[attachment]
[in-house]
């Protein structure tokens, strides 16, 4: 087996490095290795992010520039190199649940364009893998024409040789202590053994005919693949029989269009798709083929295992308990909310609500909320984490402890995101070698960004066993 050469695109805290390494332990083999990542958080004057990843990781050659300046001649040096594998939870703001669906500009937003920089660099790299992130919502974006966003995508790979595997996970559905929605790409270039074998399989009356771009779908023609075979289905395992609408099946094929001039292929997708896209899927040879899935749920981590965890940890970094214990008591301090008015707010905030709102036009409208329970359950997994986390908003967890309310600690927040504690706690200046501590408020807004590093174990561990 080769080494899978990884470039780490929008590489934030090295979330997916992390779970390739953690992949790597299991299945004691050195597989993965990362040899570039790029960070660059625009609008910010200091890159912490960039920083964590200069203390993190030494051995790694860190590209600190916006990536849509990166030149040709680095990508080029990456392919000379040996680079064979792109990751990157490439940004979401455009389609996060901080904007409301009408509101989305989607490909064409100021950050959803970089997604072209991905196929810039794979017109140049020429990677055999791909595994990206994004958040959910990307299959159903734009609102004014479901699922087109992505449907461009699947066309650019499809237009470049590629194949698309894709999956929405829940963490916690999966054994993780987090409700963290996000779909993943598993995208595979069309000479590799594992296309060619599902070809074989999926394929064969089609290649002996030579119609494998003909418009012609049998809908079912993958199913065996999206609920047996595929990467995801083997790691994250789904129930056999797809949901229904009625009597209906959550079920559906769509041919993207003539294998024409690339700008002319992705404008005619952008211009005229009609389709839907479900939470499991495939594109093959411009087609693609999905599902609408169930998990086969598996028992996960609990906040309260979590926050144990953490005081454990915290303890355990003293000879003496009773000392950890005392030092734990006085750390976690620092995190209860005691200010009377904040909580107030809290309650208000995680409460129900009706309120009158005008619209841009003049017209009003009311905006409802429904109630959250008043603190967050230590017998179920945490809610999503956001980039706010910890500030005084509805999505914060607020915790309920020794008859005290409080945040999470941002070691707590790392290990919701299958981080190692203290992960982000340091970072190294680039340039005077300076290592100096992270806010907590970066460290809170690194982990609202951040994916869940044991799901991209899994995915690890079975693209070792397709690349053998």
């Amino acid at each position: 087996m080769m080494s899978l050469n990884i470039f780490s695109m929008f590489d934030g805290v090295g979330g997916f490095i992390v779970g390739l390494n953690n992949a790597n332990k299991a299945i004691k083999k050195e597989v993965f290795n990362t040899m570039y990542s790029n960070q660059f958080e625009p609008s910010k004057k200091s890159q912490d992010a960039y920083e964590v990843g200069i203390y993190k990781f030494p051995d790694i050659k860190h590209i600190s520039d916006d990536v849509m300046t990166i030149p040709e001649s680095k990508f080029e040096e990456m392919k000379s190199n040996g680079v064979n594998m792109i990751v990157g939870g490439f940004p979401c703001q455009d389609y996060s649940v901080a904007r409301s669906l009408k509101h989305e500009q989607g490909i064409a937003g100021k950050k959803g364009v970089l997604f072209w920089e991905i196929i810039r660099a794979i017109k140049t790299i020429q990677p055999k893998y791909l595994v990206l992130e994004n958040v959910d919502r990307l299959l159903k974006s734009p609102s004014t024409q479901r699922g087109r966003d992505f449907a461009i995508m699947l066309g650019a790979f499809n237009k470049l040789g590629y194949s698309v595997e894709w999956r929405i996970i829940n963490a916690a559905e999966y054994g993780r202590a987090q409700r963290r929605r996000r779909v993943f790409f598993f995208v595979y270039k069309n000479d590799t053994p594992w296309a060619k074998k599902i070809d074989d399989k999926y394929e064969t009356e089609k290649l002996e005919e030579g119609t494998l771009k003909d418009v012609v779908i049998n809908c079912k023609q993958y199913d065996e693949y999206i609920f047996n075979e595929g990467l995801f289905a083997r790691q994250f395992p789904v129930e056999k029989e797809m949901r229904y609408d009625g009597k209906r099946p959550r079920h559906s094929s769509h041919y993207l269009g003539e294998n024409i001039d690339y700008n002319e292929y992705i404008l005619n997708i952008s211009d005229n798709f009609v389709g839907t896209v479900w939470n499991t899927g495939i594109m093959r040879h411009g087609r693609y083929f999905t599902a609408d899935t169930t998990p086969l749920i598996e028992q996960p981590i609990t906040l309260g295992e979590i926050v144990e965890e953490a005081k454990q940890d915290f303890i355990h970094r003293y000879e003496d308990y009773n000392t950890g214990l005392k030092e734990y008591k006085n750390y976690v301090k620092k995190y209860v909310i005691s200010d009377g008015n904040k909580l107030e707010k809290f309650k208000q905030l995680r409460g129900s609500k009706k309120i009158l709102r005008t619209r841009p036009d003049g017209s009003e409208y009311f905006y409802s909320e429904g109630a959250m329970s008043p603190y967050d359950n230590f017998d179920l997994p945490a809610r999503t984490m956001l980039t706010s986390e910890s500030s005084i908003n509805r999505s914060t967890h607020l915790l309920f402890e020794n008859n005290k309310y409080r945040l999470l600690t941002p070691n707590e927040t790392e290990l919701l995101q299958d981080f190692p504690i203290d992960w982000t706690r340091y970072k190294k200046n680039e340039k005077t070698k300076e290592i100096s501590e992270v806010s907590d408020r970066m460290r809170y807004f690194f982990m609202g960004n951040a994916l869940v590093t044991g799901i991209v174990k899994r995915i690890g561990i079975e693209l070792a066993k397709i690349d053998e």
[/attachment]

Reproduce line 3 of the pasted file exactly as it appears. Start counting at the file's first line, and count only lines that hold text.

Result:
């Amino acid at each position: 087996m080769m080494s899978l050469n990884i470039f780490s695109m929008f590489d934030g805290v090295g979330g997916f490095i992390v779970g390739l390494n953690n992949a790597n332990k299991a299945i004691k083999k050195e597989v993965f290795n990362t040899m570039y990542s790029n960070q660059f958080e625009p609008s910010k004057k200091s890159q912490d992010a960039y920083e964590v990843g200069i203390y993190k990781f030494p051995d790694i050659k860190h590209i600190s520039d916006d990536v849509m300046t990166i030149p040709e001649s680095k990508f080029e040096e990456m392919k000379s190199n040996g680079v064979n594998m792109i990751v990157g939870g490439f940004p979401c703001q455009d389609y996060s649940v901080a904007r409301s669906l009408k509101h989305e500009q989607g490909i064409a937003g100021k950050k959803g364009v970089l997604f072209w920089e991905i196929i810039r660099a794979i017109k140049t790299i020429q990677p055999k893998y791909l595994v990206l992130e994004n958040v959910d919502r990307l299959l159903k974006s734009p609102s004014t024409q479901r699922g087109r966003d992505f449907a461009i995508m699947l066309g650019a790979f499809n237009k470049l040789g590629y194949s698309v595997e894709w999956r929405i996970i829940n963490a916690a559905e999966y054994g993780r202590a987090q409700r963290r929605r996000r779909v993943f790409f598993f995208v595979y270039k069309n000479d590799t053994p594992w296309a060619k074998k599902i070809d074989d399989k999926y394929e064969t009356e089609k290649l002996e005919e030579g119609t494998l771009k003909d418009v012609v779908i049998n809908c079912k023609q993958y199913d065996e693949y999206i609920f047996n075979e595929g990467l995801f289905a083997r790691q994250f395992p789904v129930e056999k029989e797809m949901r229904y609408d009625g009597k209906r099946p959550r079920h559906s094929s769509h041919y993207l269009g003539e294998n024409i001039d690339y700008n002319e292929y992705i404008l005619n997708i952008s211009d005229n798709f009609v389709g839907t896209v479900w939470n499991t899927g495939i594109m093959r040879h411009g087609r693609y083929f999905t599902a609408d899935t169930t998990p086969l749920i598996e028992q996960p981590i609990t906040l309260g295992e979590i926050v144990e965890e953490a005081k454990q940890d915290f303890i355990h970094r003293y000879e003496d308990y009773n000392t950890g214990l005392k030092e734990y008591k006085n750390y976690v301090k620092k995190y209860v909310i005691s200010d009377g008015n904040k909580l107030e707010k809290f309650k208000q905030l995680r409460g129900s609500k009706k309120i009158l709102r005008t619209r841009p036009d003049g017209s009003e409208y009311f905006y409802s909320e429904g109630a959250m329970s008043p603190y967050d359950n230590f017998d179920l997994p945490a809610r999503t984490m956001l980039t706010s986390e910890s500030s005084i908003n509805r999505s914060t967890h607020l915790l309920f402890e020794n008859n005290k309310y409080r945040l999470l600690t941002p070691n707590e927040t790392e290990l919701l995101q299958d981080f190692p504690i203290d992960w982000t706690r340091y970072k190294k200046n680039e340039k005077t070698k300076e290592i100096s501590e992270v806010s907590d408020r970066m460290r809170y807004f690194f982990m609202g960004n951040a994916l869940v590093t044991g799901i991209v174990k899994r995915i690890g561990i079975e693209l070792a066993k397709i690349d053998e």